Showing posts from January, 2019

Being Inspired, Maybe - 33

A picture paints ... well, as many words as you like.  For instance: And, then, the words: It was a handprint, definitely a handprint.  Very recent. It had stopped snowing about an hour before I arrived at the cabin, and there were no other tire tracks leading off the main road, and up the track to where this, and several other cabins were located. I'd checked before coming, and no one else was going to be up here for the weekend. Just me. There were paw prints nearby, that of a rabbit or perhaps something a little larger, but definitely not something with a hand.  Yet there were no human footprints. So, perhaps I was wrong. I looked over towards the tree line, and then along it, as it disappeared behind the last of the cabins.  Nothing.  It was, I guess, my imagination running wild. Nor could I explain why I stopped the car at that exact point on the track because you had to be almost standing over the print to see it.  With a shake of the head, I

Being Inspired, Maybe - 32

A picture paints ... well, as many words as you like.  For instance: And, then, the words: I had just had a blazing row with Abigale, a girl I had known for nearly a year, and it was our first holiday together. It had been going very well until she received a phone call, one she said she needed some privacy.  I thought nothing of it at the time, but the next day I saw her ex-boyfriend. I knew it was him, he had a very distinctive haircut and thought it was quite a coincidence that he was here at the same time. Or not. Normally stuff like that didn't bother me, but when she disappeared without telling me where she was going, I put two and two together. I broached the subject, she went all defensive, we said words we shouldn't and I left. We were not far from a wharf, and a boat, and about to leave on the morning cruise of the lake, I bought a ticket and went on board. It was an old steamship, very quiet unlike its diesel counterparts, and after a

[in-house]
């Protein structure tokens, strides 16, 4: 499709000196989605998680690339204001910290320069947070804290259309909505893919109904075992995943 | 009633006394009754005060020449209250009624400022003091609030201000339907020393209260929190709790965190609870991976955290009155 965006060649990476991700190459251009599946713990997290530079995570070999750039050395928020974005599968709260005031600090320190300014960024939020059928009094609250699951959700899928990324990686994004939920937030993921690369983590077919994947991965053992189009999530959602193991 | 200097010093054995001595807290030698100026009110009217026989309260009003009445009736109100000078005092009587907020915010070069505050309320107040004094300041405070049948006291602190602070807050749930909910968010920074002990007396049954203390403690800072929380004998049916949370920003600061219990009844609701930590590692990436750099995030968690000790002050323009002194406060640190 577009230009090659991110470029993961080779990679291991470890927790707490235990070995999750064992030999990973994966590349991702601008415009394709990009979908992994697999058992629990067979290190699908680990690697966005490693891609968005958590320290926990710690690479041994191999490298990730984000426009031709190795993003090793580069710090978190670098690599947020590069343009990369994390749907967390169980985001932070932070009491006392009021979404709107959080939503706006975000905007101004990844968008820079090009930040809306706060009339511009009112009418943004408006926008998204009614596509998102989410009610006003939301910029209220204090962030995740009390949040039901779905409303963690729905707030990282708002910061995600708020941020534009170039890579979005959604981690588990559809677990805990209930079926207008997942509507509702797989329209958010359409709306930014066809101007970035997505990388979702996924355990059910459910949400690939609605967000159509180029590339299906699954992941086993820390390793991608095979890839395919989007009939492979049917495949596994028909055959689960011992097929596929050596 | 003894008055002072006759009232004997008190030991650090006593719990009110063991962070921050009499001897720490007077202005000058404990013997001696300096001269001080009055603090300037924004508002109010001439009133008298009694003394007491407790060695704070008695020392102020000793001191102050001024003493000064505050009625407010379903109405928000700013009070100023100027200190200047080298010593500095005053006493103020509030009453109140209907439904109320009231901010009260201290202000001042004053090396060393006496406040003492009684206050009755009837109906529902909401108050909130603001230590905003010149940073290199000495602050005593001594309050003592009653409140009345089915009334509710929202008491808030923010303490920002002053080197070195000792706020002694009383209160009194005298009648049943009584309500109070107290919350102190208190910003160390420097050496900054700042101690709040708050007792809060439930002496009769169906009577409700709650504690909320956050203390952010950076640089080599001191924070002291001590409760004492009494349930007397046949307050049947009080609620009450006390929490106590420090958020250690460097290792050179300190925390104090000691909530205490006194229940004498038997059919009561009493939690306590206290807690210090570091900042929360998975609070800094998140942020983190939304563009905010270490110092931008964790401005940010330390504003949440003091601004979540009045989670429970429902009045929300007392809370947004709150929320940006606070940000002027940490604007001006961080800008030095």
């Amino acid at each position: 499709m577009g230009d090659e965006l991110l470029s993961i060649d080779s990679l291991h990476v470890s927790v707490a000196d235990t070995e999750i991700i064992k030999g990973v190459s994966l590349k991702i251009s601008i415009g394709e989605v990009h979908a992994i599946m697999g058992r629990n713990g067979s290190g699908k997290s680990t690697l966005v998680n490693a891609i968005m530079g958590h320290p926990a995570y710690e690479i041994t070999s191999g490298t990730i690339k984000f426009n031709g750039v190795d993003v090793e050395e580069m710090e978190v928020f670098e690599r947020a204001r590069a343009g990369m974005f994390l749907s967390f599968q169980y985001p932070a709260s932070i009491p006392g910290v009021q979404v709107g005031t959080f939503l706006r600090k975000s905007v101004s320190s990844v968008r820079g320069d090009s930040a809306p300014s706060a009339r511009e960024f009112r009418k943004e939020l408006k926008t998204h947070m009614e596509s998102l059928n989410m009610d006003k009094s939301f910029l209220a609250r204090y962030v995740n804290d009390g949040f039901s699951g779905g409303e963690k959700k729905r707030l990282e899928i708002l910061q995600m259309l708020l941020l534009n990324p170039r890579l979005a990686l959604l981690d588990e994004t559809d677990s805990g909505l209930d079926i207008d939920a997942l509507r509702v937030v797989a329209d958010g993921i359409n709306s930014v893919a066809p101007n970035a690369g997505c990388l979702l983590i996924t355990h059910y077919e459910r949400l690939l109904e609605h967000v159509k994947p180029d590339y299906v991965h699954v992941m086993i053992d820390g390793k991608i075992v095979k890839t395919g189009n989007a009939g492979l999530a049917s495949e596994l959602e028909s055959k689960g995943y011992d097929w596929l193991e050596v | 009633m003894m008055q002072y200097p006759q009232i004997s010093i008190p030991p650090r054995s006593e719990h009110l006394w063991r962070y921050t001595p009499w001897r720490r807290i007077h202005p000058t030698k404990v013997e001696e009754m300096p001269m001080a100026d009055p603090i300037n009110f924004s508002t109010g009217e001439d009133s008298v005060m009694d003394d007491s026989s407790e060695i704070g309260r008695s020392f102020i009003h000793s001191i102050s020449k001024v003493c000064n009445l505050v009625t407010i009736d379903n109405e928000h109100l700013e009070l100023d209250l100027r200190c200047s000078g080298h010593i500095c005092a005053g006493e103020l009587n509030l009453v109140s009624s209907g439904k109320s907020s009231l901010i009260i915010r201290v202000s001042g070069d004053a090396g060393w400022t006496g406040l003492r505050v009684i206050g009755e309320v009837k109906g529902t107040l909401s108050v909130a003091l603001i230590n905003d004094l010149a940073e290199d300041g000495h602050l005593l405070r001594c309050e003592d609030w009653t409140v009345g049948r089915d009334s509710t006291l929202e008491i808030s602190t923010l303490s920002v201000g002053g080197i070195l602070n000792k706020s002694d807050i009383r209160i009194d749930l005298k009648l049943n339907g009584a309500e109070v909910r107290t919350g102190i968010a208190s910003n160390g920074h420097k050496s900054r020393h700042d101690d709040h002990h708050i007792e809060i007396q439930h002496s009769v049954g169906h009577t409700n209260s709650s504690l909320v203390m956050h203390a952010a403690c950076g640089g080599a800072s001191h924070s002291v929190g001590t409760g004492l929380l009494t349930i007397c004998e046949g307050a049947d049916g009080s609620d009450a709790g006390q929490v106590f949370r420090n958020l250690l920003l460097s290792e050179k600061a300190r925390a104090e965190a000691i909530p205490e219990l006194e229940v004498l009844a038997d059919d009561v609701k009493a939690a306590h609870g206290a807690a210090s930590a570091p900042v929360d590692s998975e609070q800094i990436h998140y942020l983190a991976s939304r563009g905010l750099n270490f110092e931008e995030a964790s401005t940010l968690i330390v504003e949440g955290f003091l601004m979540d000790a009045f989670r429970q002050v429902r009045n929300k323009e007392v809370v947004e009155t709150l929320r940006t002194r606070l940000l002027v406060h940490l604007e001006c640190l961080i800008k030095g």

Being Inspired, Maybe - 31

A picture paints ... well, as many words as you like.  For instance: And, then, the words: We had always agreed, no matter whether we were together or apart, or anywhere in the world, we would meet back in the same place, where we met for the first time, all those years ago. Fifty to be exact. And for the last forty-nine, we had.  The same day, same time, same place. Right here. We were young then, very young, out of secondary school and moving into the next phase of our lives.  University.  We lived together, planned to get married after completing our studies, both doing law together, and we had great expectations. Until Jerry. A visiting, high flying lawyer from an international legal brand, at the University to do a series of guest lectures. He'd seem the same intelligence and ambition in Madeleine as I had, and I'd known from the beginning her star would shine brighter than mine, and then it was only a question of time. He had come and gone